Does anyone know the stock bore size for the lifters (tappets) in a T? I'm trying to gauge the wear in my 1918 block.
Thanks in advance!
Push rod guide holes, .437"
My 1926 engine had factory under-size .416 lifters, I had to bore and ream to .437 to get to standard. I have spoken to a few other people that have run into this as well. I have never heard why Ford may have used these under-sized lifters. All other engines I have worked on have been standard.
I’ve rebuilt 2 engines in the last year that had undersize lifters and had to be reamed for standard lifters!
Thanks guys........I'll check the holes today and see what I've got!
Along these lines, five years ago I ordered a 0.015" oversized lifter reamer from a major Model T parts supplier to do a 1914 engine block with worn lifter bores. It cleaned up the holes nicely and the new oversized lifters dropped into place. The tool was put back in its plastic sheath and stored. Last week I retrieved it for the first time since 2012 to open up worn standard size lifter bores in a'26 engine block. After cutting through one lifter bore, I attempted to insert a new 0.015" oversized adjustable lifter, which checked out as such via calipers. It wouldn't go into the reamed-out hole, hanging up about 1/3 of the way. Re-reaming several times still didn't make the hole large enough for the new lifter. What the ?????? I tried a different correct size lifter. Same result = stuck in the bore. Measuring the reamer with my calipers showed the widest portion of the fluted edges was only 0.414 instead of the 0.015 oversize it was supposed to be. That means, by reaming out 8 measly lifter holes in 2012, that $65.00 reamer wore off 0.005-0.007" from its cutting flutes!!! For one job? Has anyone else run into this problem with reamers purchased from the "big" vendors? I am reluctant to order a new one at that price if I can only get one job out of it. And yes, I did use oil while reaming.
I would think that by the last couple of holes you would have had problems installing the lifters if it had worn that much. Maybe the replacement lifters gotten at the earlier date were made wrong and were undersized and the ream was made to fit them.
I just checked the 1/64 OS reamer I have, I get approx .451. It was bought new about 3-4 years ago and used once. I say approx as I have not been real successful in measuring reams in the past.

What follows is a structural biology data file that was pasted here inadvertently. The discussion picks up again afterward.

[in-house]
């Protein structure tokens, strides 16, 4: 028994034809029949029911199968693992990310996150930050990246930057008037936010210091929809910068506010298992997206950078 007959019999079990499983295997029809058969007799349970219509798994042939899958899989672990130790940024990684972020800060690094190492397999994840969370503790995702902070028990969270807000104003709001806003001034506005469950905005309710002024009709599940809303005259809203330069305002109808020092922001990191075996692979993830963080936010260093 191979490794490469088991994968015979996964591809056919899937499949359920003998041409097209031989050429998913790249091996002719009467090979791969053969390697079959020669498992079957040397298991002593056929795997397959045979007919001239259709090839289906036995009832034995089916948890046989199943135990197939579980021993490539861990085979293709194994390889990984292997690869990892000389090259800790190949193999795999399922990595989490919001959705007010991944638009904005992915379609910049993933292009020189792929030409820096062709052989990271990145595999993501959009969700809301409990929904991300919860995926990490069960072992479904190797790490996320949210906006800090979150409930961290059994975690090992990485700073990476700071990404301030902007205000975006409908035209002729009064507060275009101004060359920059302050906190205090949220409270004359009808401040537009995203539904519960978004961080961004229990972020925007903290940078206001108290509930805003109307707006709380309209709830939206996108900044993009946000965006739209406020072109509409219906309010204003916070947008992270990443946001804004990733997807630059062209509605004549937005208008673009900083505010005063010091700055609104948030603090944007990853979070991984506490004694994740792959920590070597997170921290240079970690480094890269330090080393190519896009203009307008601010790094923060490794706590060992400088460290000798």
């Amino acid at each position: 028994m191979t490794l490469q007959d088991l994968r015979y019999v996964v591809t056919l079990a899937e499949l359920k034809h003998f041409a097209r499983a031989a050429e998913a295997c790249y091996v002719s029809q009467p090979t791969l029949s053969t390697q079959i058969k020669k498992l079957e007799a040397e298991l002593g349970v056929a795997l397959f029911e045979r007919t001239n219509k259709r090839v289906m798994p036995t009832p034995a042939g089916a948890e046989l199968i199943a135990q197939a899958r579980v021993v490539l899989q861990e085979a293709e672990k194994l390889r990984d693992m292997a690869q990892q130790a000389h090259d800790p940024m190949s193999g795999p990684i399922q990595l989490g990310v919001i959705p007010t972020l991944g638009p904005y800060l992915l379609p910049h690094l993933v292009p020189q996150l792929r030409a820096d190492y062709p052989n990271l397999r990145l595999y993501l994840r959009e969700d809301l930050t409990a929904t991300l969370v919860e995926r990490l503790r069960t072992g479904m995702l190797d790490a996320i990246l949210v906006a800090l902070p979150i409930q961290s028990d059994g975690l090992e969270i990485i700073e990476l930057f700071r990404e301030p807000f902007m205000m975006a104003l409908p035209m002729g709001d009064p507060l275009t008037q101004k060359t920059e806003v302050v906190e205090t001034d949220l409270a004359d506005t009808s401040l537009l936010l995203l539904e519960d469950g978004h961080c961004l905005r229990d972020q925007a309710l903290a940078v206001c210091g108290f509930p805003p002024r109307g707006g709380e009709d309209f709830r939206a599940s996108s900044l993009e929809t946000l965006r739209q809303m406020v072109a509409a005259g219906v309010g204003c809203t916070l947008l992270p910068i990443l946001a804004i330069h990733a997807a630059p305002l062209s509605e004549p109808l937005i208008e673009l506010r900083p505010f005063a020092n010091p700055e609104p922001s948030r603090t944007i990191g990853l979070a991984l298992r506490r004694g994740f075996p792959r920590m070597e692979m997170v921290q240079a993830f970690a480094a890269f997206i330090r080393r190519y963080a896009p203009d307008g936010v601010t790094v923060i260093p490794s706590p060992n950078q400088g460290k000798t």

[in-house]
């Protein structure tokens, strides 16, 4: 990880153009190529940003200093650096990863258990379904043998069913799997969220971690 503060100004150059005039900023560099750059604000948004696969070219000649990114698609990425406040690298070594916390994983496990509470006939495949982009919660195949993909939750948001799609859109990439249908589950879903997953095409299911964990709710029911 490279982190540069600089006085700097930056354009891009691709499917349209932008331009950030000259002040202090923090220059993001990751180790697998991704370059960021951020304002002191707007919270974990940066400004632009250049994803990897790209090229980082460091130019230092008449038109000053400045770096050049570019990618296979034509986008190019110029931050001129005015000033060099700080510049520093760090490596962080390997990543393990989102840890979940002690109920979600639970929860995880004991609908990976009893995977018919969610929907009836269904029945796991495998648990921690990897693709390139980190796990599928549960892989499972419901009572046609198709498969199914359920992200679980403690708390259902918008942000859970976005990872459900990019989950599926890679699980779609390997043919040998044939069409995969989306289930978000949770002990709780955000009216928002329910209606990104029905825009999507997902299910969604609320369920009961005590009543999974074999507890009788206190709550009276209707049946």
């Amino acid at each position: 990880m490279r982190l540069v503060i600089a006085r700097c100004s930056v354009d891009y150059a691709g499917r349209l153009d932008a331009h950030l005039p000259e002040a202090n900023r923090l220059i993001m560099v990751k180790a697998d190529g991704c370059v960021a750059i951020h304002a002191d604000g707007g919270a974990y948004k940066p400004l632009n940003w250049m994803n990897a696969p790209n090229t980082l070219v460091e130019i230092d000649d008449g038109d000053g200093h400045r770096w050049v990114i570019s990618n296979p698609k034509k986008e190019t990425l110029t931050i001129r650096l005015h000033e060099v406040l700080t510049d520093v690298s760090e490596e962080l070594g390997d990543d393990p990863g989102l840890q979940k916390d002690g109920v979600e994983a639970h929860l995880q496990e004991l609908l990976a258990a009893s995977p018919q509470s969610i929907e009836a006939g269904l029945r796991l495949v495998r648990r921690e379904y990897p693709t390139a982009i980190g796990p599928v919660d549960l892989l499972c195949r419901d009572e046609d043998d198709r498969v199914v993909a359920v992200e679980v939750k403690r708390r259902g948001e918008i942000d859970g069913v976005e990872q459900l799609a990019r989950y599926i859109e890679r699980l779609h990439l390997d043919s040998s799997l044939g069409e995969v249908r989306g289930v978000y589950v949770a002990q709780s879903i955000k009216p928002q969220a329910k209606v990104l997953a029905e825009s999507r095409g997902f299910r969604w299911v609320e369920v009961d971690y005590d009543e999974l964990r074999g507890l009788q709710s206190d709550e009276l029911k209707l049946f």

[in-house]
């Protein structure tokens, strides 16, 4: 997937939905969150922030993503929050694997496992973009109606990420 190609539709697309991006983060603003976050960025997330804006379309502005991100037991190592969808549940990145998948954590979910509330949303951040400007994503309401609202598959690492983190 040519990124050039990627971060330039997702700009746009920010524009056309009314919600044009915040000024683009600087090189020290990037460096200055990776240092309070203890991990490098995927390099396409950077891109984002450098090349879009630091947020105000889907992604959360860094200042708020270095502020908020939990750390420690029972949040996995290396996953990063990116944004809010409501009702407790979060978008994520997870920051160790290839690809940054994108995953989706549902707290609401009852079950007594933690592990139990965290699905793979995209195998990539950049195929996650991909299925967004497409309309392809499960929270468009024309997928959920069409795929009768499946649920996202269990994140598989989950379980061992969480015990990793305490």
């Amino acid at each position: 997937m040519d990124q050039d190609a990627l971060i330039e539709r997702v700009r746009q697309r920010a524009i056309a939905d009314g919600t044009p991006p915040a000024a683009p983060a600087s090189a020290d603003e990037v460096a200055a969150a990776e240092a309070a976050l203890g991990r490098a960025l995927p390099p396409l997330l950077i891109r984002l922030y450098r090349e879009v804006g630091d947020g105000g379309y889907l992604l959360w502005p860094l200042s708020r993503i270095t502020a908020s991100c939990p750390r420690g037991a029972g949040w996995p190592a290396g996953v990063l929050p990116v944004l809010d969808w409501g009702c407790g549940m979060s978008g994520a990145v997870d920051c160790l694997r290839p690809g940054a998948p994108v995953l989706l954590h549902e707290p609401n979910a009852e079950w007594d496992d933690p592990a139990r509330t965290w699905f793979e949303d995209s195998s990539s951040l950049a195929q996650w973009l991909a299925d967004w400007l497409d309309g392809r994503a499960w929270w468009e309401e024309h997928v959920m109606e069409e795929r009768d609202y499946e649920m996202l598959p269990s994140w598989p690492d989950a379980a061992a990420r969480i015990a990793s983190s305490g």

Ordinary solid reamer will be made undersize if turned backwards. Dave in Bellingham,WA
Good point to ponder, David. That may have happened five years ago when I used the reamer for the 1st and only time until recently. I don't recall specifically reversing the reamer back then, but I may have. I should think, though, that it would take many such backwards revolutions to wear down the cutting splines. I did not use a drill or any power equipment; rather, I turned the reamer by hand and a T-handle. If I did reverse the reamer during the procedure, I can't imagine I did it a lot of times, otherwise it would stand out in my memory. Do you think only a couple times would cause this damage, or more? It was not a cheap Chinese Harbor Freight reamer. If reversing the reamer did ruin the cutting splines, then the damage is my fault, not the reamer's quality.
It doesn't take much, you can screw it up with hand tools. You can also bring it back some, but somebody should show you how, so you don't make it worse. Dave in Bellingham,WA
Did you loan it to someone? Happened to me about ten years ago. Loaned someone a reamer. They brought it back and said they used it but it was dull, so they “sharpened” it for me. They must have put grinding compound on it and spun it backwards! Had to toss it in the scrap bin...
Speaking of cheap Chinese junk at Harbor Freight, Tuesday I went to our local HF to buy a cheap Chinese junk adjustable reamer to finish this job, knowing it would probably be a one-time sacrificial lamb and be worn down afterwards. I have never been able to find anything in this store that I needed and have left empty-handed the last eight times because even on the rare occasion when I could find an employee to ask, HF didn't have the tool I sought. Hope springs eternal in the human breast, so I tried one final time. Upon entering the store, I lucked out and encountered a Gen-X employee going on his break. I asked him where the adjustable reamers were. His answer - AND I KID YOU NOT, FOLKS!!! - was: "What's a reamer"? I was stunned. 'Dunno why I should have been, but I was. That did it for me right then. For the ninth time in a row I walked out empty-handed because I couldn't find another employee who wasn't on a break and I wasn't able to find any reamers by myself.
Am I the one out of line here, expecting too much? "What's a reamer?", asked by an employee in a tool store, and nothing BUT a tool store??? Tools are not just a sideline at HF; that's their reason for existing: to sell TOOLS. Color me gone. I will never go to HF again, no matter what I need. Heck, I won't find it there anyway.
Needing some new tire covers for one of my trailers,, I went in a Harbor Freight and made the mistake of asking for trailer tire covers and was told that the car tire covers were on isle XX, but he was not sure if they would work for trailer tires!!